DC Councilmembers Want to Rip Up $215 Million Intralot Sports Betting Contract

Posted on: June 27, 2019, 05:10h. 

Last updated on: June 27, 2019, 05:18h.

Calls are growing within the District of Columbia Council to shred a $215 million contract awarded to Intralot and start again with a competitive bidding process to find a new service provider for the district’s future sports betting operations.

DC Sports betting
DC Councilmember Jack Evans was relieved of his duty to lead Wednesday’s sports betting hearing following a raid on his house by the FBI on Friday and amid questions of his suitability to serve the council. (Image: WTOP.com)

Councilmembers are concerned about the perception of cronyism that lingers from the decision to hand the sports betting monopoly to DC’s existing lottery operator, Greece-based gaming company Intralot, while sidestepping the public procurement process.

The clamor intensified after it was revealed that councilmember Jack Evans — the champion of DC’s sports betting legislation, passed last year — breached ethics rules by advancing the interests of a parking firm without disclosing a $50,000 payment.

Things could be about to get worse for Evans. Last Friday, his Georgetown home was raided by the FBI. Agents were seen to spend several hours searching the property before leaving with boxes containing documents and computer equipment.

Old Boys’ Club?

A hearing of the DC Council Committee of the Whole on Wednesday was supposed to be chaired by Evans, but the long-time councilmember has been stripped of many of his duties due to concerns about his fitness to serve the council.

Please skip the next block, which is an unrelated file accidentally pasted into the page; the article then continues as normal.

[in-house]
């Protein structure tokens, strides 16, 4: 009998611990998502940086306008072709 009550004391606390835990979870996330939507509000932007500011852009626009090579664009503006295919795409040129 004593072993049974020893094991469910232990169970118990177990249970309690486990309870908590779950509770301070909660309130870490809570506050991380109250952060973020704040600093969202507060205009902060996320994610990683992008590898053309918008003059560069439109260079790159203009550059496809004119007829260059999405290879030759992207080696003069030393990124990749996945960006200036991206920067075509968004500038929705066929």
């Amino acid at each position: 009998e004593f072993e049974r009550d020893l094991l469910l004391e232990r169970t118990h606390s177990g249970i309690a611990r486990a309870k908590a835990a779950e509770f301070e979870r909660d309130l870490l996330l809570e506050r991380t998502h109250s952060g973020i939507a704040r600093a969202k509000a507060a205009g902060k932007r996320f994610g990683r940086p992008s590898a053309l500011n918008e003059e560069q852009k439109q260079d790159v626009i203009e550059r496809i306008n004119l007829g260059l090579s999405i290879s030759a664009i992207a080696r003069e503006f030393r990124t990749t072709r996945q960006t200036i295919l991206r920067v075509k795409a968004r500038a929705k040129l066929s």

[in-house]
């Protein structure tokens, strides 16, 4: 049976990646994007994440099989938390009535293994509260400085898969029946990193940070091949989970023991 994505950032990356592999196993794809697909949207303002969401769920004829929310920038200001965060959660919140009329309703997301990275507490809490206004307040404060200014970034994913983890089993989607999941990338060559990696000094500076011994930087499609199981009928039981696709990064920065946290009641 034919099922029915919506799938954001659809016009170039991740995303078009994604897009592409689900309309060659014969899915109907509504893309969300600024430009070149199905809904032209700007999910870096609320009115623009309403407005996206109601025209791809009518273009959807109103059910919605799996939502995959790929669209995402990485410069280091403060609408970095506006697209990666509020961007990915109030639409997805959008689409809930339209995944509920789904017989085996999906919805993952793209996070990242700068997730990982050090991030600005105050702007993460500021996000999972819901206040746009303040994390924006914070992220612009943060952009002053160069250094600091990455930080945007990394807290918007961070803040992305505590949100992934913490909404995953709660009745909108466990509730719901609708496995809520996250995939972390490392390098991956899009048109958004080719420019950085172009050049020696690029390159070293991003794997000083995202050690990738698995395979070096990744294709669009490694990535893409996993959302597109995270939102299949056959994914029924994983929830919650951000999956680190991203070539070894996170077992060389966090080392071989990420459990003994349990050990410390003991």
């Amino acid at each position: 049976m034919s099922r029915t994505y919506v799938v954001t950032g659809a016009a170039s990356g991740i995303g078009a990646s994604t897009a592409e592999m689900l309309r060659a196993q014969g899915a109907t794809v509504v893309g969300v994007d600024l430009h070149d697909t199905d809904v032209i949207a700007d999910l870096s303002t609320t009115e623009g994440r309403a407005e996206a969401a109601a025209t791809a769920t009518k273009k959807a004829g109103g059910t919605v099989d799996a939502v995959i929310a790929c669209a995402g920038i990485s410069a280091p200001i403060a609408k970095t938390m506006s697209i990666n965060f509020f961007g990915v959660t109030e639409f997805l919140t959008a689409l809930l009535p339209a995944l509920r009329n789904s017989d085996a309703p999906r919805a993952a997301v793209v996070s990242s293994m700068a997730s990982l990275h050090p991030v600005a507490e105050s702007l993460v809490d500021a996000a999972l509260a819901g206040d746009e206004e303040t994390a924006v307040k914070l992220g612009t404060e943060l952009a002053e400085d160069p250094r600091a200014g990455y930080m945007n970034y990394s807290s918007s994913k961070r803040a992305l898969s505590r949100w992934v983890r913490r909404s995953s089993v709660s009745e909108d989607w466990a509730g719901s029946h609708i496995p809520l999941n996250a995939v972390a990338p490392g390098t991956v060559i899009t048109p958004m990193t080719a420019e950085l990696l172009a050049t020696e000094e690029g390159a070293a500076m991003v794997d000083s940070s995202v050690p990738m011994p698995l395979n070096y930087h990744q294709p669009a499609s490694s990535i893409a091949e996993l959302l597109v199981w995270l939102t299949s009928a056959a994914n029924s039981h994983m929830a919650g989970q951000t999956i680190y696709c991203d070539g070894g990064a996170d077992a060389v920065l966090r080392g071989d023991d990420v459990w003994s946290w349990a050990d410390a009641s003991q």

Instead, councilmembers used the hearing to question the wisdom of forgoing the competitive bidding process — a decision that was made ostensibly in an attempt to get sports betting up and running as quickly as possible so the district could capitalize on the revenue.

But Councilman David Grosso questioned the subcontractors listed in the deal and whether their political connections led to their inclusion. DC law requires operators to partner with at least one local subcontractor, even though there may be little the local company can offer.

In 2009, Intralot won the contract to operate the lottery after partnering with a company called DC09, an entity established by one Emmanuel Bailey and registered to his mother’s house. Bailey is a businessman with connections to several DC Councilmembers.

Intralot Under Scrutiny

The lottery contract became the subject of a federal grand jury investigation, although no charges were ever filed. Evans is alleged to have had links to a lobbying firm that DC09 counted among its clients.

Bailey is once again listed as a subcontractor on the sports betting contract, as is the law firm he hired to lobby for sports betting in DC.

“Now we see a contract before us containing subcontractors with even more significant political connections and poor track records…” said Grosso, as reported by local radio station WTOP.

Yet we don’t know what the subcontractors’ scopes of work will be or how much they’ll be paid because it’s been withheld from the public. This still reeks of pay-to-play, even more now than before.”

Meanwhile, Councilmember John Ray questioned Intralot’s financial performance.

“How much money is it costing the district to finance this very weak financial company?” he asked, as reported by Legal Sports Report. “… If you learned the retirement board was investing your money in Intralot, would you be happy? Would you buy Intralot shares? If the answer to that is no, why would you ask the district taxpayers to invest their money in Intralot?

“Mr. Chairman, you need to take a serious look at this contract,” he added.

The final debate on the contract is scheduled for July 9.